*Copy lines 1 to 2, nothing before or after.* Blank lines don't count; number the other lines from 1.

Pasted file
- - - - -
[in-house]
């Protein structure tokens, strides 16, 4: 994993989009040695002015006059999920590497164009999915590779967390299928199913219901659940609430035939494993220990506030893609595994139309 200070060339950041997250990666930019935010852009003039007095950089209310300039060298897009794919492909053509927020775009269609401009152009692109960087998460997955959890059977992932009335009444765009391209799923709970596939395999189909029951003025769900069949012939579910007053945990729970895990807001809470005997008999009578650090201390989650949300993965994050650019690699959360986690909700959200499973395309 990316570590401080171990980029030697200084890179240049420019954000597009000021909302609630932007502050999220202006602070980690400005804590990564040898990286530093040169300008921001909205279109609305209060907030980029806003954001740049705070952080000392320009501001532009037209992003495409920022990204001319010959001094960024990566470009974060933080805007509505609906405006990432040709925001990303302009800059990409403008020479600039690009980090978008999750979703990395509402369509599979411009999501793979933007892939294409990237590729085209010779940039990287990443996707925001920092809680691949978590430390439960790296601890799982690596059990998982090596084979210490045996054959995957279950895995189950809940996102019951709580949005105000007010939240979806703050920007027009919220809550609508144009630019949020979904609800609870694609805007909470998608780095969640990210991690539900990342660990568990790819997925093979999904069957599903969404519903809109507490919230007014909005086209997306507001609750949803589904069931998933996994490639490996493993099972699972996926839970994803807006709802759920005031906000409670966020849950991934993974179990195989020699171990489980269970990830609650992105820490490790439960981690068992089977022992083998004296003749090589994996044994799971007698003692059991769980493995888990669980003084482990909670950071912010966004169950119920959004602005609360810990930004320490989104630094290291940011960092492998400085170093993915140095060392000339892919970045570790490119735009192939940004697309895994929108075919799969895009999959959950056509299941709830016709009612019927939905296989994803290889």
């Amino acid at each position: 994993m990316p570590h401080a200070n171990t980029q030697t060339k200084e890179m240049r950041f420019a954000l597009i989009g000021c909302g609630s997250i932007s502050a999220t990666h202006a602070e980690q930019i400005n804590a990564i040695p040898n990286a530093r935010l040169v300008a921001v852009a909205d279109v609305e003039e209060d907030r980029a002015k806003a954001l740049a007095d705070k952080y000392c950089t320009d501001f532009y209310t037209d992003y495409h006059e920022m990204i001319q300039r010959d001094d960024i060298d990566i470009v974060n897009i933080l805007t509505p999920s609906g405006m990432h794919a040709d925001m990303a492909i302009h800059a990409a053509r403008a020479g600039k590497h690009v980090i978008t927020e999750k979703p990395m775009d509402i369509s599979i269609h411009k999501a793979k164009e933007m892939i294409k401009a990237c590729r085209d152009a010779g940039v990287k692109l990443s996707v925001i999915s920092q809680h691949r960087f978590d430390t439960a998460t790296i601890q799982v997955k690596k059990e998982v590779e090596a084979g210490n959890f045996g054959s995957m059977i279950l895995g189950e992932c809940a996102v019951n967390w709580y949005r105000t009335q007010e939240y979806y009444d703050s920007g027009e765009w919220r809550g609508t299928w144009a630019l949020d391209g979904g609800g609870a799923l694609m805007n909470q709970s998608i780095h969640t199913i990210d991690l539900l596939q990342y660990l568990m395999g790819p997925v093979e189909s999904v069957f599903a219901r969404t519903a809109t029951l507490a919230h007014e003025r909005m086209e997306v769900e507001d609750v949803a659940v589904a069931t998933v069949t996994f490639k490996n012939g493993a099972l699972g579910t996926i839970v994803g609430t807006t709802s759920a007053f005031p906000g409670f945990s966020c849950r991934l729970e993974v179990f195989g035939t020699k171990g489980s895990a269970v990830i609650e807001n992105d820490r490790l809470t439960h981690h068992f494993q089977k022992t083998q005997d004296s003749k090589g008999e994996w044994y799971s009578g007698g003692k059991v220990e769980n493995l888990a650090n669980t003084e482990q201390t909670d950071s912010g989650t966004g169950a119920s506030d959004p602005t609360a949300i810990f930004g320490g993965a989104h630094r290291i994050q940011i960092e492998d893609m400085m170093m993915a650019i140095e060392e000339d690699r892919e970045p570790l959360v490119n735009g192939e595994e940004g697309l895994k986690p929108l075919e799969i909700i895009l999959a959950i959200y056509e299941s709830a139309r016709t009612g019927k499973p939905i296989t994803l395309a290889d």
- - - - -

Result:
[in-house]
């Protein structure tokens, strides 16, 4: 994993989009040695002015006059999920590497164009999915590779967390299928199913219901659940609430035939494993220990506030893609595994139309 200070060339950041997250990666930019935010852009003039007095950089209310300039060298897009794919492909053509927020775009269609401009152009692109960087998460997955959890059977992932009335009444765009391209799923709970596939395999189909029951003025769900069949012939579910007053945990729970895990807001809470005997008999009578650090201390989650949300993965994050650019690699959360986690909700959200499973395309 990316570590401080171990980029030697200084890179240049420019954000597009000021909302609630932007502050999220202006602070980690400005804590990564040898990286530093040169300008921001909205279109609305209060907030980029806003954001740049705070952080000392320009501001532009037209992003495409920022990204001319010959001094960024990566470009974060933080805007509505609906405006990432040709925001990303302009800059990409403008020479600039690009980090978008999750979703990395509402369509599979411009999501793979933007892939294409990237590729085209010779940039990287990443996707925001920092809680691949978590430390439960790296601890799982690596059990998982090596084979210490045996054959995957279950895995189950809940996102019951709580949005105000007010939240979806703050920007027009919220809550609508144009630019949020979904609800609870694609805007909470998608780095969640990210991690539900990342660990568990790819997925093979999904069957599903969404519903809109507490919230007014909005086209997306507001609750949803589904069931998933996994490639490996493993099972699972996926839970994803807006709802759920005031906000409670966020849950991934993974179990195989020699171990489980269970990830609650992105820490490790439960981690068992089977022992083998004296003749090589994996044994799971007698003692059991769980493995888990669980003084482990909670950071912010966004169950119920959004602005609360810990930004320490989104630094290291940011960092492998400085170093993915140095060392000339892919970045570790490119735009192939940004697309895994929108075919799969895009999959959950056509299941709830016709009612019927939905296989994803290889």